Broad-bodied Chaser

Here are some photos (not too good as taken on my phone) taken in my garden in New Cut yesterday (12-05-2018).
I believe it to be a Broad-bodied Libellula dragonfly having just emerged from its nymph case. Probably from our garden pond.
Keith Balkham
Thanks Keith, yes a Broad-bodied Chaser Libellula depressa. Nice to find one recently emerged and in the process of expanding and drying its wings.

Hummingbird Hawkmoth

On the 16th and 17th September I noticed a Hummingbird hawkmoth on the flowers on my patio. I last saw one on holiday in the Dordogne. Are they usual in these parts? I did take a short video using my iPad some distance away. It disappeared as soon as I tried to get close with a camera!  PS the moth was visiting Ceratostigma flowers.

Pat Hogg

Thanks Pat, these moths arrive here from across the English Channel in varying numbers each year and can turn up literally anywhere. They are regularly seen in gardens due to their liking for flowers such as Red Valerian, Buddleia, and Verbena bonariensis. They tend to move on after one or two days as they are great travellers. I haven’t see one this year myself yet, though most years I manage to see at least one hovering around the flowers in the garden.

The last one to be reported in Westfield was in September 2015 – see here



Scarce micro moth

When I first saw this tiny moth it was flying in our bathroom [08.09.2016] and I suspected it was a ‘clothes moth’ that had found its way indoors from the birdbox just outside the open window! It then settled and I was about to swat it when I saw straight away it was the wrong shape and a dark purplish brown colour with yellow markings. I therefore captured it in a plastic pot to take a closer look.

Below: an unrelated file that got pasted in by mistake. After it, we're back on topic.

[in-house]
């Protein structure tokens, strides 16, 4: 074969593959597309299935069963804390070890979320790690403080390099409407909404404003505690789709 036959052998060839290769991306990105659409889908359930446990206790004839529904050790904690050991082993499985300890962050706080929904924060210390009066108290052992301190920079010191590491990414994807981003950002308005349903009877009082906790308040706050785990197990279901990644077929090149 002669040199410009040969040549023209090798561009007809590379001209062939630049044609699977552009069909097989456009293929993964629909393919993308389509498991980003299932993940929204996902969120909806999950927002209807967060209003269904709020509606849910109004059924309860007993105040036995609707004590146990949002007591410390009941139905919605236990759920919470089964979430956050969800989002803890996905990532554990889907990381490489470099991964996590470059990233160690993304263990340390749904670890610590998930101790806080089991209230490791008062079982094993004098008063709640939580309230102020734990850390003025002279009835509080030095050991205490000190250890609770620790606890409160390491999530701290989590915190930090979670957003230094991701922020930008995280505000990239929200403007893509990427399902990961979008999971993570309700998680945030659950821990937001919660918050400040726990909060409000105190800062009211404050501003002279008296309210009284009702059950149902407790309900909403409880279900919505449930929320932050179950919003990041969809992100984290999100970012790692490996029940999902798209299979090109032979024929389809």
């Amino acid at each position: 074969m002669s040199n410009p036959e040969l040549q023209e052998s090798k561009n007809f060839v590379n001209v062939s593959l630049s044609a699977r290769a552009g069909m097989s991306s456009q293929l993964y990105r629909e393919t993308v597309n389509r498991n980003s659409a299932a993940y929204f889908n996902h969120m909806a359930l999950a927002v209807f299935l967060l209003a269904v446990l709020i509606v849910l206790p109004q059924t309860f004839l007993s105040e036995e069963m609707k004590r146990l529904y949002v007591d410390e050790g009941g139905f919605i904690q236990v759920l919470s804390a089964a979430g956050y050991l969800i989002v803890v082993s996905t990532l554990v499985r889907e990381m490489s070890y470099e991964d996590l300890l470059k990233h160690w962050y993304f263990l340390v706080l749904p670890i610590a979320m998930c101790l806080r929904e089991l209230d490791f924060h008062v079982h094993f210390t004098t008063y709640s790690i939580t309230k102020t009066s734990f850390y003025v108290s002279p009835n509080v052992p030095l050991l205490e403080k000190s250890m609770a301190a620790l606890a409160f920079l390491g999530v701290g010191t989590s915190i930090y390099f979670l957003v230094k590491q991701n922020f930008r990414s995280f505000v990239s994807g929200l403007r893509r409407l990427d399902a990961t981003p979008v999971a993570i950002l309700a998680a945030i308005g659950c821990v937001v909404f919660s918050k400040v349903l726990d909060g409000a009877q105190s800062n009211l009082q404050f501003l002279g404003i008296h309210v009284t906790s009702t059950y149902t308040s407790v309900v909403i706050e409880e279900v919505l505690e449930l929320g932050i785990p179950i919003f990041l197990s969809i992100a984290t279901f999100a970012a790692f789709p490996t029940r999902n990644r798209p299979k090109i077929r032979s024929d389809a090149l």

Although I’m not so familiar with the micro-moths as the larger moths, I knew this was something I’d never seen before. Checking in the book ‘Field Guide to Micro moths of Great Britain and Ireland’ there was only one species it could be – Metalampra italica. The illustration below is from the book, where it is described as “Very local. First found in Britain in 2003, otherwise only known from Italy” – hence the species name. The larva lives “under the bark of dead trees and shrubs; in a slight web”.

I then looked in Colin Pratt’s volume 4 of ‘A Complete History of the Butterflies and Moths of Sussex’ and on page 103 he also says italica is scarce (in Sussex), and originally believed to have come into the UK via the horticultural trade (to Devon in 2003). It first appeared in Surrey in 2007, in both east Kent and W Sussex in 2011, and in west Kent and E Sussex in 2012, and is probably now resident here. The map and text below (click to enlarge) is from Colin’s book and shows all Sussex records up to the end of 2014. Clearly the last sentence in the text is now well out of date!

I submitted the record with two photos via ‘iRecord’ and I am pleased to say Colin Pratt the official recorder for all Lepidoptera in Sussex has now verified my record. I suspect we will be seeing more and more of this late summer species now that it has a foothold here in the UK.


Small Tortoiseshell butterflies

We have had an email from asking for recent sightings of  Small Tortoiseshell butterflies.

“Concern is growing as sightings of this previously common butterfly are significantly down across the UK.

The Small Tortoiseshell is an easy species to identify. The butterfly’s uniquely patterned orange and black wings are framed with a border of small blue crescents.

Small Tortoiseshell populations plummeted by 73% since the 1970s, but its numbers have risen over the last few years and hopes were high that it was on the path to recovery.

But this summer’s poor showing could mean the species is set for yet more years of decline.